When no refund was forthcoming, the plaintiffs commenced this action on June 1, 2009, and the defendants responded with a motion to dismiss for lack of personal jurisdiction, or alternatively to transfer venue to Montana.

I. "The question of personal jurisdiction, which goes to the court's power to exercise control over the parties, is typically decided in advance of venue, which is primarily a matter of choosing a convenient forum." Leroy v. Great W. United Corp., 443 U.S. 173, 180 (1979). In a motion to dismiss for want of personal jurisdiction under Federal Rule of Civil Procedure 12(b)(2), the plaintiff has the burden of proving the court's jurisdiction over the defendant. Neogen Corp. v. Neo Gen Screening, Inc., 282 F.3d 883, 887 (6th Cir. 2002). "[I]n the face of a properly supported motion for dismissal, the plaintiff may not stand on his pleadings but must, by affidavit or otherwise, set forth specific facts showing that the court has jurisdiction." Theunissen v. Matthews, 935 F.2d 1454, 1458 (6th Cir. 1991). However, [w]here, as here, the district court relies solely on written submissions and affidavits to resolve a Rule 12(b)(2) motion, rather than resolving the motion after either an evidentiary hearing or limited discovery, the burden on the plaintiff is "relatively slight," Am. Greetings Corp. v. Cohn, 839 F.2d 1164, 1169 (6th Cir. 1988), and "the plaintiff must make only a prima facie showing that personal jurisdiction exists in order to defeat dismissal," Theunissen v. Matthews, 935 F.2d 1454, 1458 (6th Cir. 1991). In that instance, the pleadings and affidavits submitted must be viewed in a light most favorable to the plaintiff, and the district court should not weigh "the controverting assertions of the party seeking dismissal." Id. at 1459.

Air Prods. & Controls, Inc. v. Safetech Int'l., Inc., 503 F.3d 544, 549 (6th Cir. 2007). A plaintiff "can meet this burden by 'establishing with reasonable particularity sufficient contacts between [the defendant] and the forum state to support jurisdiction.'" Neogen Corp., 282 F.3d at 887 (internal citation omitted).

"In a diversity case, personal jurisdiction must be appropriate both under the law of the state in which the district court sits and the Due Process Clause of the Fourteenth Amendment." Bagsby v. Gehres, 195 F. Supp. 2d 957, 961 (E.D. Mich. 2002) (citing Neogen Corp., 282 F.3d at 887-88). The Sixth Circuit has explained that "[w]here the state long-arm statute extends to the limits of the due process clause, the two inquiries are merged and the court need only determine whether exercising personal jurisdiction violates constitutional due process." Bridgeport Music, Inc. v. Still N The Water Publ'g, 327 F.3d 472, 477 (6th Cir. 2003) (per curiam) (internal citation omitted). In Michigan, jurisdiction may be asserted over an individual on the basis of general personal jurisdiction, see Mich. Comp. Laws § 600.701, or limited personal jurisdiction, see Mich. Comp. Laws § 600.705. General personal jurisdiction invests the Court with the authority to pass judgment on a defendant regardless of where the facts giving rise to the cause of action occurred. General personal jurisdiction exists over any individual on the basis of his "(1) [p]resence in the state at the time when process is served; (2) [d]omicile in the state at the time when process is served; [or] (3) [c]onsent, to the extent authorized by the consent and subject to the limitations provided in section 745." Mich. Comp. Laws § 600.701. The plaintiffs do not argue that the defendants' contacts with Michigan are sufficient to establish general personal jurisdiction over them.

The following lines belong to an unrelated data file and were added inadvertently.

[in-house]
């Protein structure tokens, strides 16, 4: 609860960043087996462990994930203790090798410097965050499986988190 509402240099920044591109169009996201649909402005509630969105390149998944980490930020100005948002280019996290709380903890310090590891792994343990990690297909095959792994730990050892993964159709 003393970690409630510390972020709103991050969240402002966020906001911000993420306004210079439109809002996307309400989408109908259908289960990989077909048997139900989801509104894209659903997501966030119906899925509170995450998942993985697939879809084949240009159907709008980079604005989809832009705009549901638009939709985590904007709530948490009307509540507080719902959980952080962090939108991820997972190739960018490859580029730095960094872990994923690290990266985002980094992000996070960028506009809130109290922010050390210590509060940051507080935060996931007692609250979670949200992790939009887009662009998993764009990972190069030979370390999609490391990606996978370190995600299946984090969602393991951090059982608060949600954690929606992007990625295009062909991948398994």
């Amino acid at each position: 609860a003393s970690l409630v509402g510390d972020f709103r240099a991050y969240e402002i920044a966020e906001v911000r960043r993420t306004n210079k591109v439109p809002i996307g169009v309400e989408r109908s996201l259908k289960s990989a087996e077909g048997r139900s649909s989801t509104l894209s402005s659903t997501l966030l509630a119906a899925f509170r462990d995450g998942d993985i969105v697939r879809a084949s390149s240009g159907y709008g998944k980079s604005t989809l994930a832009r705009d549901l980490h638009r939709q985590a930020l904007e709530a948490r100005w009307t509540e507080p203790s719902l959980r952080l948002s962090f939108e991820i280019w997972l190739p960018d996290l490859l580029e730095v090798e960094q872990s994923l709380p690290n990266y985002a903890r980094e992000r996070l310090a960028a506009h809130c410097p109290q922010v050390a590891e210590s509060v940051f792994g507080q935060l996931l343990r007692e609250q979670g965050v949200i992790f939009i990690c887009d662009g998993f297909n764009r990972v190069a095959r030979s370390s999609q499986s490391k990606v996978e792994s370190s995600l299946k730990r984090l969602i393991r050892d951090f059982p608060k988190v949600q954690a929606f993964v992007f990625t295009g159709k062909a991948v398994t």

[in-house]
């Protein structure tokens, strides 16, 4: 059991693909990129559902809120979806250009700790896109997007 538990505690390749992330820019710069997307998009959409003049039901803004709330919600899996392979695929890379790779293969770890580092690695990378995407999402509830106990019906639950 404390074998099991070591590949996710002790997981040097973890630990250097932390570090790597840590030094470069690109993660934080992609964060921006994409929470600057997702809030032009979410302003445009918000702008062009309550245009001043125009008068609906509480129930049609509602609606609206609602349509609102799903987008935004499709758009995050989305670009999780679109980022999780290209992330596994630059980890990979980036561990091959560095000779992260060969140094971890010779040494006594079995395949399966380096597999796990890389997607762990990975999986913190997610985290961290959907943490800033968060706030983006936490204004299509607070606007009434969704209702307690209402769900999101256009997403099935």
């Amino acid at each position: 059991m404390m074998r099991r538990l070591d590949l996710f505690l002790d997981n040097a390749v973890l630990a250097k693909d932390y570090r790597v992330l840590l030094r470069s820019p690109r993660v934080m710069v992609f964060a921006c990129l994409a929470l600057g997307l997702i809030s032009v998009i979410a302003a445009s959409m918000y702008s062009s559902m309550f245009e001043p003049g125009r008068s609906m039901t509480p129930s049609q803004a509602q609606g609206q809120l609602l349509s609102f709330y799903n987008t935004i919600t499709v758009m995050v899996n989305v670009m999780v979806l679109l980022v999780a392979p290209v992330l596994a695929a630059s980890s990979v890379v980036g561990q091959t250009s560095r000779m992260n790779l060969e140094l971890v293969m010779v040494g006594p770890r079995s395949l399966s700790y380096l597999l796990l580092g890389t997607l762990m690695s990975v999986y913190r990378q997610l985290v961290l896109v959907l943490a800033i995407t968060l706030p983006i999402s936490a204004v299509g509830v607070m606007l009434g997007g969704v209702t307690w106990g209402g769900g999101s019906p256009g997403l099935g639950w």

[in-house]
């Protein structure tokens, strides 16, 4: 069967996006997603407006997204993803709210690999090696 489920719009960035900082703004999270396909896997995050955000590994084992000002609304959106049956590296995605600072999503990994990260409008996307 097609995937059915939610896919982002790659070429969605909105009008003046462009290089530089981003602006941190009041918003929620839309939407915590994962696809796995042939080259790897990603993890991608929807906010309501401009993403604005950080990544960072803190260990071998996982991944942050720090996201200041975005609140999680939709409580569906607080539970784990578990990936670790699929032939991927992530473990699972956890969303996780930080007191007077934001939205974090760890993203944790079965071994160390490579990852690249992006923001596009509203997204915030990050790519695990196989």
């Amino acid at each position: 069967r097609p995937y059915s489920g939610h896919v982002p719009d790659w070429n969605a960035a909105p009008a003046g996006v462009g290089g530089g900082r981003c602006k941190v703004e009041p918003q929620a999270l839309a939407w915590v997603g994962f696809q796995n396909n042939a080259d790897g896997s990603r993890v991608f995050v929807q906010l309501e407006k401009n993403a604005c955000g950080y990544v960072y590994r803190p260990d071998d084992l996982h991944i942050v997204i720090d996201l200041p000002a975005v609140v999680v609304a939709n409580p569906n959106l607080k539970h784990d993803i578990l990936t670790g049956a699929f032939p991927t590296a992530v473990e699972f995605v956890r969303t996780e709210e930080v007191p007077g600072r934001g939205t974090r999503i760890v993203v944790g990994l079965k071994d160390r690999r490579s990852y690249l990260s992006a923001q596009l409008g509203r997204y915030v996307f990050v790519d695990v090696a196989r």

Limited personal jurisdiction may be exercised over a defendant who has certain minimum contacts with the forum, but only over claims that arise from or relate to those contacts. Theunissen, 935 F.2d at 1459-61. Limited personal jurisdiction may be exercised over an individual if he has one of the following relationships with the state:

(1) The transaction of any business within the state.

(2) The doing or causing an act to be done, or consequences to occur, in the state ...